Series 1 Paper 1

“The researchers concluded that, although hospitals are being penalized for excessive readmission rates, the strategies that an individual hospital can implement to improve transitional care remain largely undefined.” This study was supported by AHRQ (Contract No. 290-07-10062). [1]

The most commonly used interventions included patient engagement, ranging from general patient education to more specific instruction on symptom management, and medication counseling. Other interventions included postdischarge outreach to patients by telephone and/or home visit. One of the strategies used by some hospitals, the Care Transitions Intervention, has been successfully implemented and evaluated in multiple patient populations and health care systems. A similar intervention, Project RED (Re-Engineered Discharge), has been implemented in a safety net system. Although these strategies are relatively intensive and probably require considerable resources, information on the cost of transitional care strategies was lacking.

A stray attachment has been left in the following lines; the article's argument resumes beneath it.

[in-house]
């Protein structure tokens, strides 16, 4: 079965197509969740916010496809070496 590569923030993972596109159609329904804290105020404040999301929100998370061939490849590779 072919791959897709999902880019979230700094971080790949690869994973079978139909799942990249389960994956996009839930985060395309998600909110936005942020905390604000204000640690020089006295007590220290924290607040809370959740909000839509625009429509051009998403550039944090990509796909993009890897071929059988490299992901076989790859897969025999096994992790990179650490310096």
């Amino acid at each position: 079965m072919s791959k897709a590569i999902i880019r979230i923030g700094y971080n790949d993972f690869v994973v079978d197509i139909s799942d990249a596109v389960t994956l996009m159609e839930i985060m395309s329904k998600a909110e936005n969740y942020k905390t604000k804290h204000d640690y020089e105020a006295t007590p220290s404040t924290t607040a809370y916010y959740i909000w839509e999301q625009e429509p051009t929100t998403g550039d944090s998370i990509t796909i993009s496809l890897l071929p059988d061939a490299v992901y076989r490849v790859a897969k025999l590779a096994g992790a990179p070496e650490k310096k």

As an Accountable Care Organization (ACO) and Transitional Care Team, we all see our roles as important. However, if the only approach to patient adherence you are using is Teachback, you won’t get very far.  If you are using Transitional Care in addition to Teachback, you won’t get far enough.  Long term habit change requires a clear understanding and the application of applied behavior science.  Adherence Management Coaching is an evidence-based tool for augmenting what you are doing and improving patient behavior.

This is the first in a series of White Papers looking at an applied behavioral approach to reducing readmissions by improving patient adherence. 

Unlike traditional chess in which the pieces primary function are to beat the other competing player on the board, adherence management is a "Readmissions Reduction Strategy," where the competition is the non-adherence of the patient and the complex nature of today’s health services system.  The competition is morbidity, mortality of the patient and the financial un-health to the providers.  Health care and patient adherence is more like the multi-dimensional chess board, introduced in Star Trek back in the 1960s, where the aspects of the playing field become part of the competition.

To

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[1]  "Hospital-initiated transitional care interventions as a patient safety strategy," by Stephanie Rennke, M.D., Oanh K. Nguyen, M.D., Marwa H. Shoeb, M.D., and others in the March 5, 2013, Annals of Internal Medicine 158(5) Part 2, pp. 433-440.

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